Trauma Research Foundation is pleased to present the 2022 Film Festival. This year we will be showcasing a variety of films that explore the process of healing from trauma from different sources and perspectives. Access to the films will be available for a week after the event.
We hope you can join us for one or all of the films!
Please note: This is a virtual event. Films will be shown at scheduled times but attendees will have access to all films until November 26th.
Speak What We Feel tells the story of the Fall Festival of Shakespeare, a personally inspiring and academically rigorous theatrical tradition where hundreds of high school students come together annually to meet Shakespeare’s plays on his terms, create a performance festival, and together embark on a wild and whirling adventure of ten plays in ten schools all opening on the same night. The Festival culminates in a four-day community event bringing all ten shows together under one roof at the Tina Packer Playhouse for what has been called by a Boston radio station, a “rock concert of Shakespeare.” Watch as a new generation of students encounter Shakespeare’s stories — and unfold their own in the process.
Live Q&A @ 8:40 pm ET with Director, Patrick Toole and Director of Education, Kevin Coleman
is a documentary that offers solutions to reduce and unlearn chronic pain. The film follows three chronic pain patients who have spent years searching for answers. Desperate for relief, they enter a new medical program — run by Dr. Howard Schubiner — that focuses on uncovering hidden causes of pain, and retraining their brains to switch the pain off.
This new paradigm for diagnosis and treatment was found to be effective in several randomized trials, and was listed as a “best practice” by the HHS’s task force to combat the opioid epidemic. This Might Hurt provides an intimate exploration and suggests a path to healing for millions.
Live Q&A @ 8:40 – 9:10 pm ET
From Shock to Awe asks, ‘how do we heal our deepest wounds?’ An intimate and raw look at the transformational journey of two combat veterans suffering from severe trauma as they abandon pharmaceuticals to seek relief through the mind-expanding world of psychedelics. Recent scientific research coupled with a psychedelic renaissance reveals that these substances can be used to heal PTSD (Post-Traumatic Stress Disorder) for individuals and their families. Beyond the personal stories, From Shock to Awe also raises fundamental questions about war, the pharmaceutical industry, and the US legal system.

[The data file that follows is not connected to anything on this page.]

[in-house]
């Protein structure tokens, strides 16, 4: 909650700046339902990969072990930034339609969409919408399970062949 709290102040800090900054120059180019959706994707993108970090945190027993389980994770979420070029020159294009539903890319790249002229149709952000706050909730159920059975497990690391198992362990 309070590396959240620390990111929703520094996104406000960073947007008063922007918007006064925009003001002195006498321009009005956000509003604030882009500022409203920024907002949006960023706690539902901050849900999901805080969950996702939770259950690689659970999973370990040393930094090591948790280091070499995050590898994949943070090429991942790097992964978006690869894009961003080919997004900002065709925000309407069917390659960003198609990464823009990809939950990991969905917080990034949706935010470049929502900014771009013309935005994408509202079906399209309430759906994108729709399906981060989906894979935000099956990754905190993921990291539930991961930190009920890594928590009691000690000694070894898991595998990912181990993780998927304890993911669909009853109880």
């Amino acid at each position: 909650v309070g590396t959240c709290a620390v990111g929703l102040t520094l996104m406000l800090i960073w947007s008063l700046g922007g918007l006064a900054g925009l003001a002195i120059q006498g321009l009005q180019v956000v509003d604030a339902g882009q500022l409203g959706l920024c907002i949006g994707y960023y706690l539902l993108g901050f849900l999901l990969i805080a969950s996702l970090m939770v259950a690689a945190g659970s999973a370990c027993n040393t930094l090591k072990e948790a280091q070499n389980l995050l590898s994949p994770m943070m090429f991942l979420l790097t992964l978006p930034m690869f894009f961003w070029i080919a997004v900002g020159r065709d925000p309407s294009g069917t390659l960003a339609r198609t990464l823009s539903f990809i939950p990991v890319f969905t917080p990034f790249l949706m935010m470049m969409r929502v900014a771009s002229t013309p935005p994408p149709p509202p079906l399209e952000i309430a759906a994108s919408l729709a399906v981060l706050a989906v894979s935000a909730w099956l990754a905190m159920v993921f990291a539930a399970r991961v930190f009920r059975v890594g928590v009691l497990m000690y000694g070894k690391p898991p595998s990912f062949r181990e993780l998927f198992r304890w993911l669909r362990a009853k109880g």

The documentary centers on veterans, Matt Kahl and Mike Cooley, and their challenging post-war lives, lives shattered by the trauma of war. The vets personally struggle with anxiety, fear, depression, anger, and an overall inability to find an equilibrium in society and with their families. In order to deal with their erratic emotions and haunted state-of-mind, doctors prescribe intense pharmaceuticals with various side effects that bring them face-to-face with death. In response to the negative impact of traditional Western medicine, both vets begin to use cannabis as an alternative. Although beneficial on many levels, our heroes yearn for deeper healing.
Live Q&A @ 8:40 – 9:10 pm ET
THE WOUND IS WHERE THE LIGHT ENTERS was created by Dheeraj Akolkar (Vardo Films, UK). It is a film about the making of ‘OTINO ONYWALO ILUM’, docu-dance-theatre by Darrel Toulon, devised with and performed by fifteen children born in captivity in Northern Uganda. In the Nilotic language of the Lango people, these “children born in the bush” are widely referred to as “otino onywalo ilum”, and are comparable to thousands of children born of sexual violence in war and conflict zones across Africa. The production of OTINO ONYWALO ILUM, uses artistically transformed biographies of these children born of war (CBOW) providing them thereby with training in the necessary performance skills to become interpreters of their own life-stories onstage, and articulate speakers in their communities. The intensive four-week workshop which was held at in residence at St. Mary’s College Aboke, was designed by Darrel Toulon of The Alpha Group (Austria), and involved the participation of international Facilitators and local Mentors. The project aims to support and inspire CBOW to accept and embrace their complex identities, to recognize and unleash their potential, and to achieve personal growth. It seeks to enable CBOW to make themselves visible and to advocate for their rights, as well as show how creativity can provide an important outlet and source of healing.
Live Q&A @ 1:40 – 2:10 pm ET
BEING MICHELLE is an award-winning feature-length documentary film about a deaf woman with autism who survived incarceration and abuse and now uses her artwork to depict the trauma she survived and heal from her past.
Live Q&A: 8:40 – 9:20 pm ET
This event is a community-building fundraising event. There will be 5 films shown over 4 days and we suggest donating $50 for the entire festival or $10-$25 per film that you choose to watch. Please note that there is no minimum donation requirement, and the dollar amount can be adjusted in the box below. You will need to enter your email to receive a link to join us for the event.
Your donation supports the filmmakers and their causes as well as Trauma Research Foundation’s mutually aligned projects. We strive to make our programming accessible to all, and we appreciate your donations as they give us the opportunity to provide scholarships to those in need.